It looks as if it's going to be a fairly small week here at the Post, with an unprecedented shut-out for the Big Two. That's right - this week's pull-list is 100 percent spandex-free. In place of unflattering bodysocks, we'll be freeing ourselves of the wedgie of superhero fare with the gently prying fingers of indie comics.

Well, mostly indie, anyway. Let's take a walk around, see it how it feels, shall we?

Buffy the Vampire Slayer #4: I really, really had no intention of getting this. I watched the show, but was never able to catch it regularly and so never became one of the true believers. But then someone lent me numbers 1-3, and now I'm hooked. Everything I like about Joss Whedon's Astonishing X-Men and all the things that turned me into a Browncoat are here in a fun little package that does indeed both "rule" and "kick-ass." Knowing something about the characters definitely helps, and it's not something I'd recommend going into cold, but if you know enough to recognize the names Willow or Xander, you'll be set.

Death and the Man Who Would Not Die #1: This would make it to the list almost based on the name alone. C'mon, how awesome is that title? If it had been the name of a movie in the early 80s I probably would have watched it a kajillion times. Luckily, the concept - someone stole something from Death and Death wants it back, all in the Old West - sounds like fun. The art makes me think of a less stilted version of what's happening over in the Dark Tower series, with an obvious Sienkiewicz influence mixed in, so there's another plus. Hopefully the follow-through will match the potential. And hey, look - there's a preview.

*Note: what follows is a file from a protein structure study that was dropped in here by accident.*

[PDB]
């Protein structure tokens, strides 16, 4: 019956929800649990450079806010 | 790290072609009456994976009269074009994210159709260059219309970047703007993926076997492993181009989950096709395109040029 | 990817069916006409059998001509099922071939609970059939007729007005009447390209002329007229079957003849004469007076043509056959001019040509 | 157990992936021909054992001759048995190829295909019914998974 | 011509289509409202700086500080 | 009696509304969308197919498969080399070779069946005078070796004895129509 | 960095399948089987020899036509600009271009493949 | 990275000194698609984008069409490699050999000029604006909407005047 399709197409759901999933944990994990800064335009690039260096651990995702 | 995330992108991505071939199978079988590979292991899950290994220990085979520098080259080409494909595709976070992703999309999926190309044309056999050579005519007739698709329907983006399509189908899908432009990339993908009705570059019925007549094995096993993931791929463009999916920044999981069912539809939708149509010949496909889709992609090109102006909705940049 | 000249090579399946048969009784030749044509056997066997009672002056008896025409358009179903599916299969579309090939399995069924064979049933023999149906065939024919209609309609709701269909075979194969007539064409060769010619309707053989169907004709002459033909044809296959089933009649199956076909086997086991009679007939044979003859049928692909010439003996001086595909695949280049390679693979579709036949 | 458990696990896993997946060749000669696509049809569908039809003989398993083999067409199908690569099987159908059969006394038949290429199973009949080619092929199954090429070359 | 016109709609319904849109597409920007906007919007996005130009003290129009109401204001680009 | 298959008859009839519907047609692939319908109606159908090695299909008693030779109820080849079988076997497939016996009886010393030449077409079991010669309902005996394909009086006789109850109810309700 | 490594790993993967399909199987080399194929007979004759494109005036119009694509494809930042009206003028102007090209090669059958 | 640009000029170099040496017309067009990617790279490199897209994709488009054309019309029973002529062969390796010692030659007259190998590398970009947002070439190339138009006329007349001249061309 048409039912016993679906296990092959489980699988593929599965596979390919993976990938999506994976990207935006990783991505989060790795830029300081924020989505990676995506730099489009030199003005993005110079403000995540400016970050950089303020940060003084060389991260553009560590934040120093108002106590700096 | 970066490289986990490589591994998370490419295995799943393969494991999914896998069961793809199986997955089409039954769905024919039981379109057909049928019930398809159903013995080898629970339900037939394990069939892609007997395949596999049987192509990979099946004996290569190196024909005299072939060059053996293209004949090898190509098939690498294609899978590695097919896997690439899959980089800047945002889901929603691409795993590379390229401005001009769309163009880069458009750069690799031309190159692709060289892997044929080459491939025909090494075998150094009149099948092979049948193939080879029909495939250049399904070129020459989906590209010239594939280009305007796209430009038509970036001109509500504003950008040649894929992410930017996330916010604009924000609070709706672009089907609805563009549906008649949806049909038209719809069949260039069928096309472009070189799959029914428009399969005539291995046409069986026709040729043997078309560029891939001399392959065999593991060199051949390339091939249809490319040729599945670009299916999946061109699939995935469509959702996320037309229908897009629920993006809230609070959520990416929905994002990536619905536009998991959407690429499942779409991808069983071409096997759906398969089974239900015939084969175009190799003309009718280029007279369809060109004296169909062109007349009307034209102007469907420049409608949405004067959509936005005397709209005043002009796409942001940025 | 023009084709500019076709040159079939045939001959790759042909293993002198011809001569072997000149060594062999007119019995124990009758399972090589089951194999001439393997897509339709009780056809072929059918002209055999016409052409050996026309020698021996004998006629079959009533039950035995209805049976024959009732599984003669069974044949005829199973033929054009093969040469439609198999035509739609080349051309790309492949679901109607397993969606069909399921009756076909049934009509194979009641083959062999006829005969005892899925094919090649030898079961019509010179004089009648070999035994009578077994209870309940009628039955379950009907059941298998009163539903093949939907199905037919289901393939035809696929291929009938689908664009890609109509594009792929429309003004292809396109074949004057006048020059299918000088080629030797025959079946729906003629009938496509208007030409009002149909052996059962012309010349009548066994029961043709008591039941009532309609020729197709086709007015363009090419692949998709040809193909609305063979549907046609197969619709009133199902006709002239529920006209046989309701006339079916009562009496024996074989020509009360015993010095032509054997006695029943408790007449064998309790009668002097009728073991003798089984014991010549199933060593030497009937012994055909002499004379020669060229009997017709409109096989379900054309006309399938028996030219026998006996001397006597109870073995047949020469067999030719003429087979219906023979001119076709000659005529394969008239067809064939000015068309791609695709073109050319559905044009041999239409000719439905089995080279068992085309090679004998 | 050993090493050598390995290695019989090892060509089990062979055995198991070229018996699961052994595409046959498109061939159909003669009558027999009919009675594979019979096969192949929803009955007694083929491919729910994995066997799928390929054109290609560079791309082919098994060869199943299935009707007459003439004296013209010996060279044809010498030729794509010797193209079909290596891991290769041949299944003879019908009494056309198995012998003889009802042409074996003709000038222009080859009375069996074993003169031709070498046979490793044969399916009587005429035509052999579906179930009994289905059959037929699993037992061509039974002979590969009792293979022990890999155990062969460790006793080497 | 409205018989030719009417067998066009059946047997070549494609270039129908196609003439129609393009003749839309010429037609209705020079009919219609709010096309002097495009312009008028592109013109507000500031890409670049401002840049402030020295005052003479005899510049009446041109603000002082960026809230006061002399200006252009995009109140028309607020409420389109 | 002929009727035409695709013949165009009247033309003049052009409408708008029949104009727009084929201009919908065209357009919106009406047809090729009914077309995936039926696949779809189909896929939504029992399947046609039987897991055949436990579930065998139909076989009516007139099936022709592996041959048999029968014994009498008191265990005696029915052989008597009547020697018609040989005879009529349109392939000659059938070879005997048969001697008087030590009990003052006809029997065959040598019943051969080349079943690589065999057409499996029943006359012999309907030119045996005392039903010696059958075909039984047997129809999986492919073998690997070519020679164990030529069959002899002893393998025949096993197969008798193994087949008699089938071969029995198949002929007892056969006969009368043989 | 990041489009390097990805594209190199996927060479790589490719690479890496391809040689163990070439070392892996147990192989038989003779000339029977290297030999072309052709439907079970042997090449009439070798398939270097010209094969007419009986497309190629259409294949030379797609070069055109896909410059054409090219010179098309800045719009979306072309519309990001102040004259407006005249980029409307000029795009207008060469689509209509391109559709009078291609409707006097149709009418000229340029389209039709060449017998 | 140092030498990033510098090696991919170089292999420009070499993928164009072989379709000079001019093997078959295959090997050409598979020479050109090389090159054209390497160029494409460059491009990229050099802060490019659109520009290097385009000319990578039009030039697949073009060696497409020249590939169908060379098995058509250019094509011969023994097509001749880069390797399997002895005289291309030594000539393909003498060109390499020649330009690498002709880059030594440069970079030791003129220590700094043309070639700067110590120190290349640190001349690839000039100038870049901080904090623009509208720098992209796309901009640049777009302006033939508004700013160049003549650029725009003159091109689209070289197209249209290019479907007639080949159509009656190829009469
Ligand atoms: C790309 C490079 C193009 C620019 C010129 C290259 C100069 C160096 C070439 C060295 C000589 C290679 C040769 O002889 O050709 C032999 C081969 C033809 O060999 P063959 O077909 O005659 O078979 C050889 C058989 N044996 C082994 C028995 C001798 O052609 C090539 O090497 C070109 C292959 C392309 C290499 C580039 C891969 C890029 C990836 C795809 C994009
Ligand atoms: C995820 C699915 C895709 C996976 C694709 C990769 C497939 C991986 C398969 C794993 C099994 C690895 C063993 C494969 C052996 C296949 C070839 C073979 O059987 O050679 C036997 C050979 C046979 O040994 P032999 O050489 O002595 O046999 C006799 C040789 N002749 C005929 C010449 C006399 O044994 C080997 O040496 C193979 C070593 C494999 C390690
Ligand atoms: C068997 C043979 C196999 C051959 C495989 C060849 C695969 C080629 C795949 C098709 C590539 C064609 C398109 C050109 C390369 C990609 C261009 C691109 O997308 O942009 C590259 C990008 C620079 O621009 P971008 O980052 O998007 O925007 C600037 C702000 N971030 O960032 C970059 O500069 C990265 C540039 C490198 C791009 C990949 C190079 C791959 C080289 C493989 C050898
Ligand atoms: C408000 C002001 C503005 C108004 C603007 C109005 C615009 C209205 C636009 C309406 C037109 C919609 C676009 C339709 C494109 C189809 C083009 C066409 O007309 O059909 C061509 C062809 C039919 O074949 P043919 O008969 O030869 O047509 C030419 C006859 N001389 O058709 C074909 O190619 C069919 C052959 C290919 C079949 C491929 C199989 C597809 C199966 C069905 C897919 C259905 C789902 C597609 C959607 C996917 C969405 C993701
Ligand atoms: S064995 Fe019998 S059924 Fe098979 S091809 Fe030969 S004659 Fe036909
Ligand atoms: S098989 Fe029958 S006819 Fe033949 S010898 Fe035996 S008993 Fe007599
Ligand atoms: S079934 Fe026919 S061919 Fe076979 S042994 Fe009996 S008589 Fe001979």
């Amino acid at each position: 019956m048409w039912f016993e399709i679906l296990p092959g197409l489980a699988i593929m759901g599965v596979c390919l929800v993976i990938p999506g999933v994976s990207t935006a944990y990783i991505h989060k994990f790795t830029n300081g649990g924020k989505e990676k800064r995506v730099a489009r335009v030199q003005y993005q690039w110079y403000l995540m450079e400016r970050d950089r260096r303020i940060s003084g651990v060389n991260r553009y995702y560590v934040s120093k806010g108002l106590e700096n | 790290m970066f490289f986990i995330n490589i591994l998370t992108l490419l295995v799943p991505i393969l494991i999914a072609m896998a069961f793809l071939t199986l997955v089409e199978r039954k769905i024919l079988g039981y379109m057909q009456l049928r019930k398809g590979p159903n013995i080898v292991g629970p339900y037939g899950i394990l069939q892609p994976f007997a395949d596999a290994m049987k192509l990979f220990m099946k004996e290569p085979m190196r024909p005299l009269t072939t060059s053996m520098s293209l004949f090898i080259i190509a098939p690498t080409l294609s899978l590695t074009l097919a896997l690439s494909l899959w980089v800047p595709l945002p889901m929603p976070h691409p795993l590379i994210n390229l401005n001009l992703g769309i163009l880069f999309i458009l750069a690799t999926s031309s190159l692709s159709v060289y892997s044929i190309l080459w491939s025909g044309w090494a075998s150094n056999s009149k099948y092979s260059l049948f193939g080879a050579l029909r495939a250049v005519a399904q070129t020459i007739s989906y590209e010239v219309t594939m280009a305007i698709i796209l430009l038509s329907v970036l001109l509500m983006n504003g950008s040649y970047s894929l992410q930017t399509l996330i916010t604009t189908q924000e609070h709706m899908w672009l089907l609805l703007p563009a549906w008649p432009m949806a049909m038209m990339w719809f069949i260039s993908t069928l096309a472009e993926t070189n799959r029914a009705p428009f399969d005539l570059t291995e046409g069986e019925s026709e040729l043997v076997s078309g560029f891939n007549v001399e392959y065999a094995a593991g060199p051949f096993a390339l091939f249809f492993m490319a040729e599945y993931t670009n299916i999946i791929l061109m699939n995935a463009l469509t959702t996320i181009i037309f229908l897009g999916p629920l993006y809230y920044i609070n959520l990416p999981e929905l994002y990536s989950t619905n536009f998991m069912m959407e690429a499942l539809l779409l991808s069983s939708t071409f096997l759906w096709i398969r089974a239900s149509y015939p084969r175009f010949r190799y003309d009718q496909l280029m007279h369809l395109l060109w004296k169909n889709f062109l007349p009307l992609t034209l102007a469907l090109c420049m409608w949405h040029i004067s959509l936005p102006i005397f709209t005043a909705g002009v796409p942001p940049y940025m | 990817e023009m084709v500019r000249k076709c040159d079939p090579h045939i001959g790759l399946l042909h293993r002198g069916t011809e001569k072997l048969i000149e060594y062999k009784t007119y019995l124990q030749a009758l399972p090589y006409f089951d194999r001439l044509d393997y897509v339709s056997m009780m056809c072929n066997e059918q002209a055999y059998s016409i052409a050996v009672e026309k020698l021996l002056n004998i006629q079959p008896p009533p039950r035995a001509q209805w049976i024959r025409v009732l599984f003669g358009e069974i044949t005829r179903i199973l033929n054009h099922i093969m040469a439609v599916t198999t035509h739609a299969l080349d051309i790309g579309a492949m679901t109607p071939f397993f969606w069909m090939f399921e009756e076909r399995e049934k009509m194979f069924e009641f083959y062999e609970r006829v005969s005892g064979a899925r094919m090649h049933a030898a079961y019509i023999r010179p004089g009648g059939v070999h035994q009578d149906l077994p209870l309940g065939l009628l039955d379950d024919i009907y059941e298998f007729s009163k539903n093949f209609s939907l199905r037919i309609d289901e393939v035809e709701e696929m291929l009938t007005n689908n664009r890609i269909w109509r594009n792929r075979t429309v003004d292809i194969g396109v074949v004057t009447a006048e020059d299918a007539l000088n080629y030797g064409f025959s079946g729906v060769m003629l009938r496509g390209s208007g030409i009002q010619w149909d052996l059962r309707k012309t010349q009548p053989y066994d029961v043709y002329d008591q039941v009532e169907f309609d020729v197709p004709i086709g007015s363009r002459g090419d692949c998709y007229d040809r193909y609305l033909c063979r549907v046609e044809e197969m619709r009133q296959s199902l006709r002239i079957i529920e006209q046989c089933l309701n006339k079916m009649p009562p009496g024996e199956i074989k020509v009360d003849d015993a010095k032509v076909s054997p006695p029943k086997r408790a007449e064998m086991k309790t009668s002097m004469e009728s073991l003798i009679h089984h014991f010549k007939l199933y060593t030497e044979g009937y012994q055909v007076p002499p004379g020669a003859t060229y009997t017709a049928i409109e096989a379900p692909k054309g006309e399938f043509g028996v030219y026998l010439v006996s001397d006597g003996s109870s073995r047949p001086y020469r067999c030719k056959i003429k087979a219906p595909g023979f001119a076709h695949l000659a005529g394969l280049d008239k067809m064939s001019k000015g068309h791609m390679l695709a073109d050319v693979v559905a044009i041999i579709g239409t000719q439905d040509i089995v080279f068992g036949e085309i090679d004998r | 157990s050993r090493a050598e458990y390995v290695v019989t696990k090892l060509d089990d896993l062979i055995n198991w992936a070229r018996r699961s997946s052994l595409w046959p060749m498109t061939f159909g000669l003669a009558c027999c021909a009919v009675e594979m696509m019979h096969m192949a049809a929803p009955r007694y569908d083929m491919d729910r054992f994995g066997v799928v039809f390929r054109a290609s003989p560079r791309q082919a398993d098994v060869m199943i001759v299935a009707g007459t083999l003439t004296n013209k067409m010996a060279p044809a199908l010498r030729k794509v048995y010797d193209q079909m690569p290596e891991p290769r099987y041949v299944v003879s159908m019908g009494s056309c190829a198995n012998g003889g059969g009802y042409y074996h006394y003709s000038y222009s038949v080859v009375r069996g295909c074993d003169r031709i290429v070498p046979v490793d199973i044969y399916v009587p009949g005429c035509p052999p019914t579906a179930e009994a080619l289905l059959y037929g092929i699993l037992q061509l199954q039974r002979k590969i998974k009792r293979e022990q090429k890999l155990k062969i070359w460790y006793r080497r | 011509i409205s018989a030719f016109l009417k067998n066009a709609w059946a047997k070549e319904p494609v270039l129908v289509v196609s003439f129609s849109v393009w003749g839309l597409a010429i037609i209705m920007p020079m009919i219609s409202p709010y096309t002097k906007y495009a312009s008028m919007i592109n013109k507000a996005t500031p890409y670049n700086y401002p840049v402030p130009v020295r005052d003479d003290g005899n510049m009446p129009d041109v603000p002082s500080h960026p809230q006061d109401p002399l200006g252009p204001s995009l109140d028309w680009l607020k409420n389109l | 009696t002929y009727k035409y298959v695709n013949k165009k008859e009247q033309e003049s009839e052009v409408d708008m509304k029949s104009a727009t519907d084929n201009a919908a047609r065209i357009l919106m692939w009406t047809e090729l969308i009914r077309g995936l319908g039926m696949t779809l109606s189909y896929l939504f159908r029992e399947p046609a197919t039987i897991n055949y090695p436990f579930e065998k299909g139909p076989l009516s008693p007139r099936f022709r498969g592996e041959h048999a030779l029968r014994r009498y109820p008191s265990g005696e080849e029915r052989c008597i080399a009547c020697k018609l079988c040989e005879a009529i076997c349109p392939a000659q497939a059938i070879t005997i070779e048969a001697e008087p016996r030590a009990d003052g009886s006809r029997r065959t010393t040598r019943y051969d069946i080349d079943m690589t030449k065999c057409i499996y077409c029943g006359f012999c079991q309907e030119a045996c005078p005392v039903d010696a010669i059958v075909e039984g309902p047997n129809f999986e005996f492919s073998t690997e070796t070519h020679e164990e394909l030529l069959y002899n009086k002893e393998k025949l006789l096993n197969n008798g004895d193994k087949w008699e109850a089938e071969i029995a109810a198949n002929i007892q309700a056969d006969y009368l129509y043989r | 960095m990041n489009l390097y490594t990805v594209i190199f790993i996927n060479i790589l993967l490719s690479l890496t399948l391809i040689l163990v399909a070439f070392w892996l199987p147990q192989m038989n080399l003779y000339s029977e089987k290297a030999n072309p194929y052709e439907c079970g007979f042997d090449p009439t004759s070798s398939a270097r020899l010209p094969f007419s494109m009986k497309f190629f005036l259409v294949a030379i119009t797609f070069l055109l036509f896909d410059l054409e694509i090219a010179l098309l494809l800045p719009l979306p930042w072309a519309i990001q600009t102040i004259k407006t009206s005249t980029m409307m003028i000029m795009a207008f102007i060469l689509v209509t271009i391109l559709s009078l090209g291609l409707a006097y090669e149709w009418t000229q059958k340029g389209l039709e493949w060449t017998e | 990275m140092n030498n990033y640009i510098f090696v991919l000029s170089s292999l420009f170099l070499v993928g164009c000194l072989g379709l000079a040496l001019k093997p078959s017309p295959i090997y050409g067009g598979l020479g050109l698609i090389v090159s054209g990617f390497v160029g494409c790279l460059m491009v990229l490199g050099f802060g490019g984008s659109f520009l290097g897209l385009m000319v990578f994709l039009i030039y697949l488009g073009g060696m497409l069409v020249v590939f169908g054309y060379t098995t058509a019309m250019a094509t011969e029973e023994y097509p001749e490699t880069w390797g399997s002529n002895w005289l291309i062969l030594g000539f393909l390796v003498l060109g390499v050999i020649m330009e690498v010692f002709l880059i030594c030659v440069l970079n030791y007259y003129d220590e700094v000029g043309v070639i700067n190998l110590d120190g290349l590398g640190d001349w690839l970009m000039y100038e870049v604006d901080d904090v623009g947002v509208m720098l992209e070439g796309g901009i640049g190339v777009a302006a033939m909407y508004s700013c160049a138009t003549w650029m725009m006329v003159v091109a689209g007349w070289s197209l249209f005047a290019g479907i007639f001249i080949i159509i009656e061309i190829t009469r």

Strange Embrace #1: While it may put my comic-cred at risk, I have to admit that I'd never heard of this title before recently. But, after reading some reviews and checking out the decidedly creepy Web site, this first of an eight-issue mini-series suddenly became this week's gotta-have. What's it about? I've read three descriptions of this re-release (originally published in 1993) and I'm still not completely sure, but it seems to be a modern, Gothic horror story about alienation, obsession and a malicious clairvoyant. I'm sure I'm not doing it justice, but I will say it's what I'm most looking forward to reading this week. Not to mention it's 32 pages for $2.99, which is a nice chunk of comics for your money.

Maybe ...

MPD-Psycho Vol. 1: But maybe not - a description that includes "unflinchingly grotesque glory" and "inventive torture scenes" leaves me a little cold.

Recommended ...

Human Diastrophism and The Girl From H.O.P.P.E.R.S.: It's Love & Rockets stories in a new series of trade paperbacks - that's all that needs to be said.

Oh, and some of the work in H.O.P.P.E.R.S. wasn't in the hardcover Locas collection. Just so you know.

Friday, June 1, 2007

Friday Night Fights: Rock 'em-Sock 'em

Back before Frank Miller became the Goddamn Frank Miller, he and artist Geof Darrow produced the brilliantly manic Hard Boiled. Even now it's one of my favorites, and a prime example of Miller's previous mastery of violence and satire, not to mention Darrow's insanely intricate artwork.

Seriously, almost every page is like this.

I heed the call of Bahlactus!

Panel from Hard Boiled #3